I am beginning to doubt that the CY1 cameras are of the pushbroom type (or the Linear Imaging & Self Scanning - LISS sensors as ISRO normally terms it). I wonder if they are more like normal digital camera sensors that capture an image over an area i.e. across and along the direction of travel. The INSAT cameras are of that type since they have no relative motion with respect to the Earth. Here's why I am inclined to think that: (bear with me please - I know I could be waaaay off base here
(I also found out that the Kaguya Terrain Camera is of the pushbroom type but it also has HDTV sensors with 2.2 M pixel resolution)
1. ISRO normally explicitly refers to pushbroom cameras as LISS sensors like they have for the IRS series including Resourcesat-1 but for CY1, there's no mention of linear sensors when refering to the TMC aboard CY1. They do mention a swath of 20 km and a resolution of 5 m but this is how they put it
It can image a strip of lunar surface which is 20 km wide and resolution of this CCD camera is 5 m.
2. The images captured of the earth - one partial earth image from 9000 km, one whole Earth image taken at 70000 km and a whole Moon image taken at 311200 km do not appear to be images taken by linear imaging cameras. some rough calculations:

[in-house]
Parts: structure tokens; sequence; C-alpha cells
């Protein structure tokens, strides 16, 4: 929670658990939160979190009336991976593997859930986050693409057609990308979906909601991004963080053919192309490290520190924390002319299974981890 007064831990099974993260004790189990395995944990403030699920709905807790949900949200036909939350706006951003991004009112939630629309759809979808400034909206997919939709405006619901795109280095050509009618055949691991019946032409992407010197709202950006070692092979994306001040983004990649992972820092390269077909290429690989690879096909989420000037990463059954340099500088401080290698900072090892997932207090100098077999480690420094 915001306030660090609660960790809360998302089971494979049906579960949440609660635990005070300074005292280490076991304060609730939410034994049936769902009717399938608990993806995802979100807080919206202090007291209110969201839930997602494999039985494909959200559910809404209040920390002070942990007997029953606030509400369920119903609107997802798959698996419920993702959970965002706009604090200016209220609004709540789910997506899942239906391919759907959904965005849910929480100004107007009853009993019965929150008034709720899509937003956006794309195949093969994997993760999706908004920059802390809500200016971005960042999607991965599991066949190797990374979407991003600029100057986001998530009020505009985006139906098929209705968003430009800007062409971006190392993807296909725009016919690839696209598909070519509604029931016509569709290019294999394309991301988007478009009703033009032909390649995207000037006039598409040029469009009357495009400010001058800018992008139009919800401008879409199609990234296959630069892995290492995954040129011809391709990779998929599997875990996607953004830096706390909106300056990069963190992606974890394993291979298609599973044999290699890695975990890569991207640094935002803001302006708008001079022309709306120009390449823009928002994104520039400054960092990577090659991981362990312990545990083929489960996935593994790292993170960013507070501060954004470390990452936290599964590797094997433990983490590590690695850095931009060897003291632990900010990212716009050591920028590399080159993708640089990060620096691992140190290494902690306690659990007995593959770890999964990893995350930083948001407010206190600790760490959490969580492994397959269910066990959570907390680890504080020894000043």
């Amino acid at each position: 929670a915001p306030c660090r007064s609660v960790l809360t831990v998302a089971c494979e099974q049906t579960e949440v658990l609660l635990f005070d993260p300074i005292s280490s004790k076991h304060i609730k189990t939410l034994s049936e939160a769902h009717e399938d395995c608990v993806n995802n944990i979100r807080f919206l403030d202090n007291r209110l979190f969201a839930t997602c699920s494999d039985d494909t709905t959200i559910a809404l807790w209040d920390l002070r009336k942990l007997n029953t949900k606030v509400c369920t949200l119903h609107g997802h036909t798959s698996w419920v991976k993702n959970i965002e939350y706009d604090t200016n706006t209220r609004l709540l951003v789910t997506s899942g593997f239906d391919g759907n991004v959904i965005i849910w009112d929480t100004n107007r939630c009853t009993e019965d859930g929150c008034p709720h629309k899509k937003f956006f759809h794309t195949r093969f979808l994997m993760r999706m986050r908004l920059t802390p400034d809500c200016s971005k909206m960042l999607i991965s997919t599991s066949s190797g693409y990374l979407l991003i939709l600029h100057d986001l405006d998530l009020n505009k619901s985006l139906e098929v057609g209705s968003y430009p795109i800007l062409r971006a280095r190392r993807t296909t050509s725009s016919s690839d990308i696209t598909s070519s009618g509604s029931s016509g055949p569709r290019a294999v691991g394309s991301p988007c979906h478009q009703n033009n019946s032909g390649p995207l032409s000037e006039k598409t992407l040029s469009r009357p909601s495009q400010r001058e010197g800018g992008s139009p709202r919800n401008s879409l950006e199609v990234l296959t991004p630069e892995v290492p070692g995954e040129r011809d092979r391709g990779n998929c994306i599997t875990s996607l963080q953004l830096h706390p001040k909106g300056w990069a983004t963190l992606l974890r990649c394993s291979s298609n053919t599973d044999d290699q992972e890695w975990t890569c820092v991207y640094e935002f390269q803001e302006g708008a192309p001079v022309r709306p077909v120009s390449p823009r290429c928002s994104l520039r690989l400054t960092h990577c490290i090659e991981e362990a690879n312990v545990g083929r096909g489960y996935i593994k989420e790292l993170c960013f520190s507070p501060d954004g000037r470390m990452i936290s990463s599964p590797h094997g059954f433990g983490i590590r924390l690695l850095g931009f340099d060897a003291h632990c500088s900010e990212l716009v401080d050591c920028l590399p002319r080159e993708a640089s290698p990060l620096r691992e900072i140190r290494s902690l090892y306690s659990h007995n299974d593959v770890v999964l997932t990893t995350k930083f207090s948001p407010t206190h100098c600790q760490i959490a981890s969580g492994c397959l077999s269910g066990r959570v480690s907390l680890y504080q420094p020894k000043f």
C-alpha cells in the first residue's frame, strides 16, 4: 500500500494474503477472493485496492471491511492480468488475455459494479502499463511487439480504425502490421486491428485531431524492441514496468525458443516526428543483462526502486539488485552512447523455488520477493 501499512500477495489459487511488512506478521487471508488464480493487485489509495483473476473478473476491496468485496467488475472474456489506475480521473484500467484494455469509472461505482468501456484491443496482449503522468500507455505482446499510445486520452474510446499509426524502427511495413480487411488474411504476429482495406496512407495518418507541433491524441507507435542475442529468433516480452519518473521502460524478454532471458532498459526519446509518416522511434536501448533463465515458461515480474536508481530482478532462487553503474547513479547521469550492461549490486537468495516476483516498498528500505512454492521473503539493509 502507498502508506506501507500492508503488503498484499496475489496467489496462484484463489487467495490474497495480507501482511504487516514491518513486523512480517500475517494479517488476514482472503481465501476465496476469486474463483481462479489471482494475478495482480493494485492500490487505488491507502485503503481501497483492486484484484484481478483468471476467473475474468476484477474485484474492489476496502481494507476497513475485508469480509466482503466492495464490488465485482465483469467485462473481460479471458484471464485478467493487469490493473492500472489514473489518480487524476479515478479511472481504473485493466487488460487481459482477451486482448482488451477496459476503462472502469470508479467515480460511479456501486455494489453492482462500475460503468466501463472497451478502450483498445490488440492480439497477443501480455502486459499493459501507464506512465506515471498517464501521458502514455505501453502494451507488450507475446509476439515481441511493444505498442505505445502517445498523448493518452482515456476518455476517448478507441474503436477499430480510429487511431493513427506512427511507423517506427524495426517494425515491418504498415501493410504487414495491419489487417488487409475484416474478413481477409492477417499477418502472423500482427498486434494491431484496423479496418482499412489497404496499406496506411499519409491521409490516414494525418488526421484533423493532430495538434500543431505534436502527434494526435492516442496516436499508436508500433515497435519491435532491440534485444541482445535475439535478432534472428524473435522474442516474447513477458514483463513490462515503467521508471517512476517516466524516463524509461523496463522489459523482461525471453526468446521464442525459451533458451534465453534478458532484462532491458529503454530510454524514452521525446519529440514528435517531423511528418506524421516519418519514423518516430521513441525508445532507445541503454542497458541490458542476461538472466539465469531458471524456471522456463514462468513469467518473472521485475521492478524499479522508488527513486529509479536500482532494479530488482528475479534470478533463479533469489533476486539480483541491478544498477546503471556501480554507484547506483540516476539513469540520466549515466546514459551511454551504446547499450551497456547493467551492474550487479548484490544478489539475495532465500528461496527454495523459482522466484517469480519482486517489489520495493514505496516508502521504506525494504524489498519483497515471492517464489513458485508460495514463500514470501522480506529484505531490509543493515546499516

To have a 5 m resolution at 100 km from the lunar surface, the angular resolution of the camera is 5.0E-5 radians. At 311200 km, the Moon would subtend an angle of 0.011 radians only and the relative motion of CY1 wrt the Moon would be very small. So to image the full moon, CY1 would have to be manually moved to be able to scan the full Moon in a minimum of 223 steps - too much trouble if you ask me just to take a poor quality image. As far as can tell, CY1 is not designed to be steerable - I couldn't find any mention of steerability which might mean that thrusters would be required to orient the satellite, no? Why waste all that fuel to no purpose? Then at 9000 km only a partial image appears to be captured. Using a globe I estimated that the area captured covers around 18 degrees of the Earth's surface (from somewhere below the Equator to roughly the Tropic of Capricon) . At 9000 km this is roughly 0.2 radians or 20 km at 100 km distance. This could simply confirm that the swatch of the TMC is 20 km or it might imply that the image area would be 20x20 km at 100 km altitude.
Like I said, I could be completely wrong, so if anyone has better info, please post!